Writing the thesis is not only a necessary step on your path to graduation: it is also an opportunity to get involved! It is essential, therefore, that the choice of topic is targeted: if the topic matches your interests, the result will be more engaging. Before drafting the project, make sure you have the necessary skills to develop it and verify that the necessary material is accessible and easily accessible, and that the method and tools are adequate for the chosen subject.
Remember also that a positive attitude will encourage the exchange of ideas with the speaker and the other teachers and will allow you to carry out an original work.
Once the topic has been identified, it is a good idea to limit it well to prevent your thesis from being generic or incomplete, taking into consideration its usefulness and interest: “the more you narrow the field the better you work and the more you go on the safe side” , writes Umberto Eco in his book How to do a thesis.
Find the material
Where is it?
The material needed for your research can be found in physical places, such as archives and libraries, but also in virtual spaces: Internet and library systems can prove to be, in fact, your very useful allies. Another effective strategy is to consult the bibliography of specific volumes (manuals, important texts on the subject) to broaden the spectrum of your readings.
- Libraries. They are the first resource to rely on. Your supervisor can help you, especially at the beginning, by indicating the most useful locations. Librarians and catalogs, paper or electronic, can also provide you with adequate support and guide you in your search. It is generally advisable to start from the nearest libraries but if the book you need is in another city, you can take advantage of the library network that connects the different universities.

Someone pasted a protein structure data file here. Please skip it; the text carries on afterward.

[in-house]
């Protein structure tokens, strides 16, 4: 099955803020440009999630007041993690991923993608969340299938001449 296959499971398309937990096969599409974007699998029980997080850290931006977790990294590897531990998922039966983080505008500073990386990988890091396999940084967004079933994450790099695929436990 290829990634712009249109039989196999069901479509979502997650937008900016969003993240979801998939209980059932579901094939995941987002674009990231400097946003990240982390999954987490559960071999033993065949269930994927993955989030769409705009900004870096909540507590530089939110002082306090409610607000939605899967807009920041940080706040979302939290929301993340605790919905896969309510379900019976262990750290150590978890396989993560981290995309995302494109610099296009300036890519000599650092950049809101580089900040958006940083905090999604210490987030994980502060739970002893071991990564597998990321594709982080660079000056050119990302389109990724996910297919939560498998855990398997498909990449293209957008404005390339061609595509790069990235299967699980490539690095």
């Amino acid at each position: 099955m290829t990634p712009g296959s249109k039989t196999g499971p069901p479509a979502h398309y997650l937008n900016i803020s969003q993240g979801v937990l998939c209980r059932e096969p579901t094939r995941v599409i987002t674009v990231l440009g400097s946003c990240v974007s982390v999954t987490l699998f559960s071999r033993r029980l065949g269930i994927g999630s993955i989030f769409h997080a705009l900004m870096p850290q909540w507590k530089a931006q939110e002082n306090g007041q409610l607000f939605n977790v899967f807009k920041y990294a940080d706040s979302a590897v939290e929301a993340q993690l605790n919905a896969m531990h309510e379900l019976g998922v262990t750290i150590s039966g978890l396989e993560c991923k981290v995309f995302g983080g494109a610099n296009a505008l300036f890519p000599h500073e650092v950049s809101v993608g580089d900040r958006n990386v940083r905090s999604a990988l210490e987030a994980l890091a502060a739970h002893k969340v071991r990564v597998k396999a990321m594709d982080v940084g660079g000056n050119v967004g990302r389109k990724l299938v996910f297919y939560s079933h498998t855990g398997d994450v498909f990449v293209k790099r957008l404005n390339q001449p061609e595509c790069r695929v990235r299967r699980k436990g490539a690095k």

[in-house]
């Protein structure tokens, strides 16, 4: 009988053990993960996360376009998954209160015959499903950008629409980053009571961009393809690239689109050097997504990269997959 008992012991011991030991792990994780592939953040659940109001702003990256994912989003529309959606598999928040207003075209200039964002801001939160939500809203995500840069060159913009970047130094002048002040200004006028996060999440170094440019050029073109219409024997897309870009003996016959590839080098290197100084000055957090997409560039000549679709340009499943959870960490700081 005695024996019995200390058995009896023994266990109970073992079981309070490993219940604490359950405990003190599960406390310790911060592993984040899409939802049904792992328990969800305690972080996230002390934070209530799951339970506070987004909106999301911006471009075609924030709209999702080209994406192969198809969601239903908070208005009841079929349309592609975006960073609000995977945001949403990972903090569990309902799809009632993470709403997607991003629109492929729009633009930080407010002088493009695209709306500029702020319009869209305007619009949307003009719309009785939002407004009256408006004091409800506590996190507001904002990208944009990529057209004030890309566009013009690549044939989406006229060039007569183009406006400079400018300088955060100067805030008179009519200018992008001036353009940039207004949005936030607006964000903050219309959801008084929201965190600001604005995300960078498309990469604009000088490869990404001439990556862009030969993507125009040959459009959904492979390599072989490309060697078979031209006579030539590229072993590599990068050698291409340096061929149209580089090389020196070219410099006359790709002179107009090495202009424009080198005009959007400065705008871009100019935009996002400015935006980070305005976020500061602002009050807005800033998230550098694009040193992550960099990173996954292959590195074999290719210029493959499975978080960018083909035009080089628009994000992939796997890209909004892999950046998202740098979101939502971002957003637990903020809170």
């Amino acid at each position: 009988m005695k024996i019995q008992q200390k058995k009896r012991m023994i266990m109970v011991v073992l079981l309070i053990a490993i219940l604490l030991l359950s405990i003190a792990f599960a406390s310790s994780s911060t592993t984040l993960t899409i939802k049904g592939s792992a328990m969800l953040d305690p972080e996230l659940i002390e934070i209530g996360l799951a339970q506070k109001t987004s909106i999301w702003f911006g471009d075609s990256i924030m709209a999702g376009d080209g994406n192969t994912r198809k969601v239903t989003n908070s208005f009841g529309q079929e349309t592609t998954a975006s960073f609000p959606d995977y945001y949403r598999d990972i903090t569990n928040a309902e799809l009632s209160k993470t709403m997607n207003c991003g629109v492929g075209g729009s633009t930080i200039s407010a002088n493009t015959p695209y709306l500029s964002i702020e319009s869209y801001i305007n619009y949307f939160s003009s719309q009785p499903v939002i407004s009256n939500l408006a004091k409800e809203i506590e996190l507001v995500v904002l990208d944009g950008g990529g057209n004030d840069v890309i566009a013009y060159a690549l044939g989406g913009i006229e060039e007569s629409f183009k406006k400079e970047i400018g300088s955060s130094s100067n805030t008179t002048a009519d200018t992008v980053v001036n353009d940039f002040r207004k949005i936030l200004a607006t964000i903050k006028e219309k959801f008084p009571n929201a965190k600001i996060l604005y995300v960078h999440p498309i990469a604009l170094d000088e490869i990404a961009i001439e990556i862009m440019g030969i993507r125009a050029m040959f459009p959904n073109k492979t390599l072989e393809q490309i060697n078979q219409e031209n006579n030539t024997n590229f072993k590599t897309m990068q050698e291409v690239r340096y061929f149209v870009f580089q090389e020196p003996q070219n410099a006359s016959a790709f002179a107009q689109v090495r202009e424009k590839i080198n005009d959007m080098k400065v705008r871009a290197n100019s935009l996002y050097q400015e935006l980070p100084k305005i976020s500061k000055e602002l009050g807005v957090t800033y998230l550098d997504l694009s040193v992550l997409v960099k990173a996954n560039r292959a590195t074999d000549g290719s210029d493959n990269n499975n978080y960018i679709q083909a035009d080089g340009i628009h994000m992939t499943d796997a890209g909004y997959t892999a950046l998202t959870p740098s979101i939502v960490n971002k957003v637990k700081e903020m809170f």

- Newspaper and periodical libraries. The library is a collection of newspapers, magazines and periodical publications in public and university libraries, for consultation and reading. The newspaper library is often a specialized area within a library.
- Archives. In this case it is advisable to first inquire about any archival constraints regarding the consultation of some materials: a formal request may be required.
- Library systems. It is an easily accessible resource. Thanks to organic and institutional coordination between similar libraries it is possible to find out about the location of the materials.
- Search engine. The catalogs of many libraries can be consulted online, through special research masks.
- The OPAC (On-line Public Access Catalog) is the computerized catalog of the libraries. Among the search criteria there are, usually, the author, the title, the subject, the publication data (place, publisher, date) and a possible key word. By entering one or more words in the search window it is possible to display information relating to the volumes and their location.
- To make the most of the OPAC tools, it is a good idea to carry out research as detailed and specific as possible; initial articles, prepositions, conjunctions and diacritical marks can be omitted.
Organize the material
During the consultation and the study of the materials, it will be useful for you to write some reminders (bibliographic records) in which to indicate the data (author, title, edition, etc.) of each volume; this work is very important in order not to waste research and to facilitate the final bibliography.
In the same way, take note of the citations of your interest, specifying the source and the page number, and keep the schemes, your comments and summaries (reading cards) neatly. Such work may seem slow and boring, but it will allow you to proceed quickly in the later stages. Finally, always remember to verify the reliability of the sources and discuss their relevance with your supervisor.